It doesn’t have to be all or nothing. You don’t have to go nuts in the gym one week and feel hopeless when you don’t see results the next. Physical fitness and wellness aren’t quick fixes–they are life-long journeys, like bettering your mind or aspiring to a new phase of your career or practicing the piano. Nurturing and treating and listening to and motivating your body are practices that should be attended to throughout your life.  The good news? Once you establish healthful habits, it’s much harder to break them than keep them–truly. They become no-brainers. And better yet: you have the knowledge to know why you’re doing what you’re doing.

Over the past 6 months, my Challengers have messaged me pictures of improved physiques, clothes that once fit now being too large, new muscles they never had previously. My favorite messages to receive? “Kat, I had a cheat meal last night, but I didn’t feel out of control and I’m not beating myself up about it today.” Do you know how epic this is? This is the secret sauce. This is the ultimate triumph on the journey to reconciling your aspirations, your own self worth, and your body.

My Challengers aren’t wrecking their bodies or restricting copious amounts and varieties of food. They’re learning. They’re pushing themselves daily. They’re committing to their bodies, their well-being, their self worth, their time, their quality of life.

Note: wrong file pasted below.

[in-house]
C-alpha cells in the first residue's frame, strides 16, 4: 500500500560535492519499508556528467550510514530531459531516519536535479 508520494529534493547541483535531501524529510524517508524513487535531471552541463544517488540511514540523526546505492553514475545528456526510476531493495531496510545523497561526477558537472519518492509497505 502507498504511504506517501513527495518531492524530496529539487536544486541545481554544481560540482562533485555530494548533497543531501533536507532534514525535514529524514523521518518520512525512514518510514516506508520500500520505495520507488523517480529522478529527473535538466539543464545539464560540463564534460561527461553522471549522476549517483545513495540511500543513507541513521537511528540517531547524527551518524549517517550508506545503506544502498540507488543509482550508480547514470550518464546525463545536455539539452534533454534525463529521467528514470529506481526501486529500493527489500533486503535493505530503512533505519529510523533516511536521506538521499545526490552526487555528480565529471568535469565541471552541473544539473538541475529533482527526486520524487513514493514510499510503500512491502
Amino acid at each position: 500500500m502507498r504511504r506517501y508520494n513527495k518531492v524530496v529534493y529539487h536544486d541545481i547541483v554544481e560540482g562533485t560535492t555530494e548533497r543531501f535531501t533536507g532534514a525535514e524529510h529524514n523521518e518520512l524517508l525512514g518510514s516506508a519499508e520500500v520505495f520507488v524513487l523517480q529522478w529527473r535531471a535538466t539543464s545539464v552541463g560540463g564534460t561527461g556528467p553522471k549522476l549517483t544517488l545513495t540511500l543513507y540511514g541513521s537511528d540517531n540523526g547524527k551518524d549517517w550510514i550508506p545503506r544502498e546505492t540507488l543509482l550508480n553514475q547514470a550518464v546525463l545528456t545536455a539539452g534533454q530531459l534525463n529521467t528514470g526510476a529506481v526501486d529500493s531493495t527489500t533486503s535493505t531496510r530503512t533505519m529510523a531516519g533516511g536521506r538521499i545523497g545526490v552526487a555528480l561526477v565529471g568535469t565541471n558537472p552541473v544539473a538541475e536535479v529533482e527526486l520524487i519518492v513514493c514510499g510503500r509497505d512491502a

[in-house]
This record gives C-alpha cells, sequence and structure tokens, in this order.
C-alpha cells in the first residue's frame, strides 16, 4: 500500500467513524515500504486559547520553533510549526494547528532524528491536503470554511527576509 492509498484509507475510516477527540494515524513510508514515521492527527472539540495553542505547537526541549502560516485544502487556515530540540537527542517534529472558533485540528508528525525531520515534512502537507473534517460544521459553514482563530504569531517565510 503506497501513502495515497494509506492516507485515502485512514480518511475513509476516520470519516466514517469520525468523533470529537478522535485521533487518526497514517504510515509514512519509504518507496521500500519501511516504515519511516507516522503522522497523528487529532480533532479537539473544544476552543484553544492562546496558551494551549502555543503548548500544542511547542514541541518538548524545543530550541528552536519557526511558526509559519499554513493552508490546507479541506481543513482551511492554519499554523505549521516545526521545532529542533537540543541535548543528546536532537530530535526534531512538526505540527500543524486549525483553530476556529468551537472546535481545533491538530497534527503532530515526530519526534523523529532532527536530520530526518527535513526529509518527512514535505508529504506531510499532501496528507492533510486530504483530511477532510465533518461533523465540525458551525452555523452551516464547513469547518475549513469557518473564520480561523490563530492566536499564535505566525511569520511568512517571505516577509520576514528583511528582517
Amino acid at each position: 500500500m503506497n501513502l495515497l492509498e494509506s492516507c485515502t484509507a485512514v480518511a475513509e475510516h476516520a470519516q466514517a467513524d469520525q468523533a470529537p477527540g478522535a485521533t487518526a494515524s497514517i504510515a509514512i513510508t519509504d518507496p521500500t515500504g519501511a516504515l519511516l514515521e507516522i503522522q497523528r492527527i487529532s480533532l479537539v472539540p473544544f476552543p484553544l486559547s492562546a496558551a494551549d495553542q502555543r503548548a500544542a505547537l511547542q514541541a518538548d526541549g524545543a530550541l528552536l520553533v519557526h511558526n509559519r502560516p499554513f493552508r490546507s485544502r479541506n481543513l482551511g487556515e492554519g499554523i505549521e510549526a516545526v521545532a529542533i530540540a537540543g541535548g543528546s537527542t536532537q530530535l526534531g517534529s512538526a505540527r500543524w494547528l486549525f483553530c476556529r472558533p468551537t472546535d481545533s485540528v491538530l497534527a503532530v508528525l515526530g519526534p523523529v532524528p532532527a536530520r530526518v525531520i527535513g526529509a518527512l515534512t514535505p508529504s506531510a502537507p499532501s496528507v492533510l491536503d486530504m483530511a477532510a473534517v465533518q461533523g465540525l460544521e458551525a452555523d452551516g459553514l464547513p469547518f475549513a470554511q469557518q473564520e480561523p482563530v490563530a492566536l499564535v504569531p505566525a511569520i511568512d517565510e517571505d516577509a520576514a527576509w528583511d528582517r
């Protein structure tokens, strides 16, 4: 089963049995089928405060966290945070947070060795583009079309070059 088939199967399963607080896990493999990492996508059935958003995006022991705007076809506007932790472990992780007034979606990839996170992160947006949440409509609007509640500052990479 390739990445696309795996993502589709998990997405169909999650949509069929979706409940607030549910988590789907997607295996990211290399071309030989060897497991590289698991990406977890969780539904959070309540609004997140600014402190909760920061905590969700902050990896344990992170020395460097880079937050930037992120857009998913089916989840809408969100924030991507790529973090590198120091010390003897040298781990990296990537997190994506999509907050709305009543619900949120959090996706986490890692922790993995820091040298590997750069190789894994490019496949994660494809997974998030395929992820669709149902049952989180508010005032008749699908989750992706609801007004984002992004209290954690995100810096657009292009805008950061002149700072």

Captain Kat Fitness is a culmination of what I’ve learned from

a) recovering from 10 years of eating disorders

b) recovering from a lack of confidence and sense of control

c) crawling out of that black hole and voraciously reading and learning and researching everything about nutrition and physical fitness

d) cautiously, then excitedly, then passionately discovering my strength in the gym

e) falling in love with running and outdoor exercise (went from a Couch to 5K program to running a half marathon)

f) maintaining the physique I wanted and continuing to improve it over a span of 5 years

g) pursuing my personal training certification

h) creating and constantly re-creating and updating the Better Body Challenge to share what I’ve learned (nutritionally, physically, wellness-wise) and what has enabled a sense of control, excitement and passion, and confidence in my life.


I believe in this stuff at my core. I am a full-blown wellness evangelist and all I want is to break as many women from the imprisonment of their own self-deprication into confidence and strength. It’s why I became a personal trainer, why I sent out 200 daily motivational emails over the past 6.5 months to my challengers, why I’m happy to answer any and all questions at any time, why I accept and believe in any client regardless of age or physical ability. I recognize that goals look different for each of you, and I’ve done my best to promote that in CKF. Maybe the Better Body Challenge isn’t your jam, and that’s cool. But if you might indulge me for just a second of genuinely-felt woowoo goodness: where do you stand with your confidence, self satisfaction? Are you giving yourself at least 30 minutes a day that are strictly your own–where you’re doing something just for you? For your well being and sanity? To improve your quality of life? If the BBC isn’t for you or you’ve already found your solution, that’s rockin’. If not, make sure you’re giving yourself permission to get a little selfish for at least a few minutes every day. Be good to you, your body, and your life, lady. After all, it’s the only one you’ve got.